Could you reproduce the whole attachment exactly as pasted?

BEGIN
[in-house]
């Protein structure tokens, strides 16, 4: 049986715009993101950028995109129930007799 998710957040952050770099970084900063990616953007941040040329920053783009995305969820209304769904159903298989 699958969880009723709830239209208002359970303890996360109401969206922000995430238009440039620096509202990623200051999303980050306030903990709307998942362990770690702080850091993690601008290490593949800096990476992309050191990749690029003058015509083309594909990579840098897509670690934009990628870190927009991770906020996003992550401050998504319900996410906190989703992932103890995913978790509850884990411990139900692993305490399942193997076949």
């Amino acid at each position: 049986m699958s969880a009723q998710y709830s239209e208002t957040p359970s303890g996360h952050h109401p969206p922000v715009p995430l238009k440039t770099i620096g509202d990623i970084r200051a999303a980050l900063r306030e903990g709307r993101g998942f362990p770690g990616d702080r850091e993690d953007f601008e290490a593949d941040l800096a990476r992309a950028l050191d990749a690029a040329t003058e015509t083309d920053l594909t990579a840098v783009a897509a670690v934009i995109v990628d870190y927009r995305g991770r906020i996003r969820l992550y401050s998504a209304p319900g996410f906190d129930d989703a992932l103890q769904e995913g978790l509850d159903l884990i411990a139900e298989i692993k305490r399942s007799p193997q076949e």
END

[in-house]
């Protein structure tokens, strides 16, 4: 049986715009993101950028995109129930007799 998710957040952050770099970084900063990616953007941040040329920053783009995305969820209304769904159903298989 699958969880009723709830239209208002359970303890996360109401969206922000995430238009440039620096509202990623200051999303980050306030903990709307998942362990770690702080850091993690601008290490593949800096990476992309050191990749690029003058015509083309594909990579840098897509670690934009990628870190927009991770906020996003992550401050998504319900996410906190989703992932103890995913978790509850884990411990139900692993305490399942193997076949």
């Amino acid at each position: 049986m699958s969880a009723q998710y709830s239209e208002t957040p359970s303890g996360h952050h109401p969206p922000v715009p995430l238009k440039t770099i620096g509202d990623i970084r200051a999303a980050l900063r306030e903990g709307r993101g998942f362990p770690g990616d702080r850091e993690d953007f601008e290490a593949d941040l800096a990476r992309a950028l050191d990749a690029a040329t003058e015509t083309d920053l594909t990579a840098v783009a897509a670690v934009i995109v990628d870190y927009r995305g991770r906020i996003r969820l992550y401050s998504a209304p319900g996410f906190d129930d989703a992932l103890q769904e995913g978790l509850d159903l884990i411990a139900e298989i692993k305490r399942s007799p193997q076949e």